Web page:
Friday, May 04, 2007

Beyond the Bink

Chuckles is well into his third year. 27 months to be exact. He is interested, maybe even fascinated by the toilet. He feeds himself. He opens the refrigerator door to do his own meal planning. He walks the Psychopoodle. He cuddles cats. Telling him to do "big boy" things is a great motivator. He wants to be a big boy. He, on occassion, wears a size 2 T pair of trousers.

But, still, we have the comfort of the pacifier lingering. He can drag a barstool to the drawer where Nini is stashed. He unearths them from the couch cushions. He rescues them from under his bed. He squeals with delight when he finds one awaiting him, fur-encrusted, in his car seat.

This is a job for Google. Research is always my friend; Dr. Green, Dr. Spock, Swedish Hospital in Seattle. All had their suggestions, insights. Not one really offered a step-by-step approach. One suggested a dip in pickle juice. Big Daddy was in favor of that. Didn't know Big Daddy was serious when he'd offer the Fouryearold a slug of pickle juice for breakfast. I've gotta keep an eye on Big Daddy.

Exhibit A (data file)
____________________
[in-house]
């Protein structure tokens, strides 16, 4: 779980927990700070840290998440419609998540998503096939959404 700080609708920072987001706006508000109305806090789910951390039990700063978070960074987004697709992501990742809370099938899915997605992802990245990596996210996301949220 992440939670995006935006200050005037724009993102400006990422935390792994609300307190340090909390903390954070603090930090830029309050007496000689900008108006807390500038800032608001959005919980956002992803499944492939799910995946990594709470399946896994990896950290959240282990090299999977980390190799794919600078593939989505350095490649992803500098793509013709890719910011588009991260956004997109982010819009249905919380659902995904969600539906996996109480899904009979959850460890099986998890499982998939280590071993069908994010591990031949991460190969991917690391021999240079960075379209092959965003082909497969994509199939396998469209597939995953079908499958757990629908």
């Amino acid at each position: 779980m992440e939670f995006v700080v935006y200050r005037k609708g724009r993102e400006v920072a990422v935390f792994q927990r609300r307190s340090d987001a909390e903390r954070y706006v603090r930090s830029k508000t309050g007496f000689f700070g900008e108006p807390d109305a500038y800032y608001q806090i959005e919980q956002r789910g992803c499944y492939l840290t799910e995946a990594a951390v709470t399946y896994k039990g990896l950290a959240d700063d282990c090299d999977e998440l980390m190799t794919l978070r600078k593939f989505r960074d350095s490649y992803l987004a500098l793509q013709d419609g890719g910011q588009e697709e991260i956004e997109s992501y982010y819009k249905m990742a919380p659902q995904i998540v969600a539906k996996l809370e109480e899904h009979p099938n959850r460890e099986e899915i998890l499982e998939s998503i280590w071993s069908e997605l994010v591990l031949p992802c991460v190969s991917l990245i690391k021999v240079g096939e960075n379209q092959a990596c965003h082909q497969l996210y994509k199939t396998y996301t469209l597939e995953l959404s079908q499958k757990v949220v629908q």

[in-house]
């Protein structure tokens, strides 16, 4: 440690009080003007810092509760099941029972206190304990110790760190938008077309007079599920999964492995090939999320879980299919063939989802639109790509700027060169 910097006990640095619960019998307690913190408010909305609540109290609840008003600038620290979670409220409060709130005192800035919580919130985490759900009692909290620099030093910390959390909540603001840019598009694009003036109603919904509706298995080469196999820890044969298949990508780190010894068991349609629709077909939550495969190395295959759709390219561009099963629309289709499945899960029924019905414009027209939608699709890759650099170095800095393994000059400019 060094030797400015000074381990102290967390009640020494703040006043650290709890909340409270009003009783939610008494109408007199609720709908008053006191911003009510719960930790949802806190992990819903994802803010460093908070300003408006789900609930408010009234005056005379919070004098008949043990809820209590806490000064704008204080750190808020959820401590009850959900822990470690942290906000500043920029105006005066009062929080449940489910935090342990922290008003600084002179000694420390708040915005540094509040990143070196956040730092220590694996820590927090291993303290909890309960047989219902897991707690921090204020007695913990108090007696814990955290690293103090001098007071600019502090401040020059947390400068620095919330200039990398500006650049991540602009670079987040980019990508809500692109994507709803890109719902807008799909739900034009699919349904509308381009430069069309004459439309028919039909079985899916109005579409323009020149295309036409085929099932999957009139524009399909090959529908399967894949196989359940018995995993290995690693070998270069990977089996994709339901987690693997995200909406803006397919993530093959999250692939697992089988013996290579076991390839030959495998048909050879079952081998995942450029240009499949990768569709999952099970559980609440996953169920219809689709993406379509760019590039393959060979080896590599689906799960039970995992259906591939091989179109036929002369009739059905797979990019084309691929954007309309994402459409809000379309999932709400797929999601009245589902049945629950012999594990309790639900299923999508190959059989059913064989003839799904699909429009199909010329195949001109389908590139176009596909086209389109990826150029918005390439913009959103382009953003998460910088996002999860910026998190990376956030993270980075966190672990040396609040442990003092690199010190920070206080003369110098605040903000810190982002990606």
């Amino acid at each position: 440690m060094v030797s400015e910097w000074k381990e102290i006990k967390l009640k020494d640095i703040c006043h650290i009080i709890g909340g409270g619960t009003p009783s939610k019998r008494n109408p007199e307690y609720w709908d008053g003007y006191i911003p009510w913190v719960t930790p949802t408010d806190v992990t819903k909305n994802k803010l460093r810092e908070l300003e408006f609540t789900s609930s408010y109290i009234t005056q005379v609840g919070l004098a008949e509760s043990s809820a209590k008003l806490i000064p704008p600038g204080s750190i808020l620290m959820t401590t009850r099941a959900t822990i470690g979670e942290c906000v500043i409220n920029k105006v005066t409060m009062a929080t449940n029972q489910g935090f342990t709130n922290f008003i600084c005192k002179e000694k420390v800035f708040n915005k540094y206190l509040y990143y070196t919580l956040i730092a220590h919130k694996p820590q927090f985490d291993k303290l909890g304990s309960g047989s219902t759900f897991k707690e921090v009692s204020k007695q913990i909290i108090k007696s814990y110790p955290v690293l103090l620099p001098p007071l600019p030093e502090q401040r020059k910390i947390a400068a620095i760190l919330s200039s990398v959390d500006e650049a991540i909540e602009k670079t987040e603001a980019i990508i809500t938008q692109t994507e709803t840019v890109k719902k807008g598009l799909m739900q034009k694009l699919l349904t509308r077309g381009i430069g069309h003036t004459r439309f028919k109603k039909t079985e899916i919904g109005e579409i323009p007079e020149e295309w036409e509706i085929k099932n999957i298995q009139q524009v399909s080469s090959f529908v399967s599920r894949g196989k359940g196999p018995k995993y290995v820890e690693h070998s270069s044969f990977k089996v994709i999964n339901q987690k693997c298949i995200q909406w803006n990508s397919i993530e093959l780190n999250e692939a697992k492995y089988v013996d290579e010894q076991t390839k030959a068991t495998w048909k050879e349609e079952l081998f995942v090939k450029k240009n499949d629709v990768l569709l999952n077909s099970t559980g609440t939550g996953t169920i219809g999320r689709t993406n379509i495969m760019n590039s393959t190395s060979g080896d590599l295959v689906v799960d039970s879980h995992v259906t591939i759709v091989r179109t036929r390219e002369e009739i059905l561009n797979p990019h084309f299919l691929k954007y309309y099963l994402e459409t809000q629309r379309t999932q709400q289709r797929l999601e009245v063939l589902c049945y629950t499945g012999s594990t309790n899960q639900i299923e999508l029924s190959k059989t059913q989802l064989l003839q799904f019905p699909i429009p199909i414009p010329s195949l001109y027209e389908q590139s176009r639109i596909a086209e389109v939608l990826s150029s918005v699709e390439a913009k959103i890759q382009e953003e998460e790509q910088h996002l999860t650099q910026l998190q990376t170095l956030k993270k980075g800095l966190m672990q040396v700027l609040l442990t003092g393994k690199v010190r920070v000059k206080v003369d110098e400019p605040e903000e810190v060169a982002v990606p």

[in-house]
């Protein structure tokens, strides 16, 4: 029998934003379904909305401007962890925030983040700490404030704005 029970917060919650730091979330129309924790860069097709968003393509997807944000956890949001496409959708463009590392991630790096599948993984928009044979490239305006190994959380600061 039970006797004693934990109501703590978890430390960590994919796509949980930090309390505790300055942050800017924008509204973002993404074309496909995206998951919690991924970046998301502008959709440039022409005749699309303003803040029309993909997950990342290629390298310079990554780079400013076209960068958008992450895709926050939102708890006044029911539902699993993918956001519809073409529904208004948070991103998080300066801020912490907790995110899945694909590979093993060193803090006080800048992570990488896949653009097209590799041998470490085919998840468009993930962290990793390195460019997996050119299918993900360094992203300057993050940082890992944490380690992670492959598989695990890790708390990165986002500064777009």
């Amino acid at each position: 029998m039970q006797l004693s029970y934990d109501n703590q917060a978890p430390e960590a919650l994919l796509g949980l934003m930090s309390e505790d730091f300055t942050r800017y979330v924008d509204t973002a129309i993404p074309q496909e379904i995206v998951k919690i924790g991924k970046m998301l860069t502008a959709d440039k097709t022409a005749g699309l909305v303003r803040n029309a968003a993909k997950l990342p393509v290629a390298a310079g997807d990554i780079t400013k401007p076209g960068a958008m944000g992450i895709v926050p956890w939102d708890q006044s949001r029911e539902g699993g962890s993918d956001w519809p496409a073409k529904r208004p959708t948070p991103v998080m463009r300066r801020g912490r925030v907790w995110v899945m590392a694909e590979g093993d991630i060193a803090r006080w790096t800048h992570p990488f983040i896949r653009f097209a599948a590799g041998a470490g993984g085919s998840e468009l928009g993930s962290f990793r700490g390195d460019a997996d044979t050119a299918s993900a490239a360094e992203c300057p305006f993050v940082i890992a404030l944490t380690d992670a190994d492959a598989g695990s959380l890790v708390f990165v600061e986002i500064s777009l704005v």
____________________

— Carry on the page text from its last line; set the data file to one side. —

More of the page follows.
Chuckles does have some cuteness going with his Nini, though. I tell him, when we're about to leave the house to go to the market that he'll have to put his Nini in his pocket. His pocket is the front of his shirt. He's become very adept at stuffing the bink down the neck of his shirt. The Nini issue may take care of itself because his shirt is rarely tucked into his trousers.

The only bit of information I can gather from the multitude of web sites (Today's Toddler? Is there also a Yesterday's Toddler?) is that when it's time for the bink to go, Chuckles will chuck it.

1 comment:

Beanie said...

OK, here's my story and my $0,02.

So my daughter never got into the Bink thing. She was a thumb sucker. And she was very focussed about it!

I didn't even TRY to get her to stop until school started. She wanted to suck her thumb? I didn't think it was hurting anything.

When school started, I laid down the law: No thumbs at school. No exceptions.

I also told her that, once she lost her first tooth, that was it: no more thumbs. We talked about it several times: When her first tooth got loose, we discussed how she should think about things to do other than sick her thumb. We talked about how sucking her thumb would ruin her permanent teeth. She bought into it. She made plans for her "thumb graduation"

When her first tooth came out, she stopped sucking her thumb. Never looked back. I had to hold her hand until she fell asleep the first two nights, but it's never been a problem since.

I think it worked because I didn't force her to stop for random reasons. She bought into the reasons for stopping and she had internalized the timeline.

Good luck!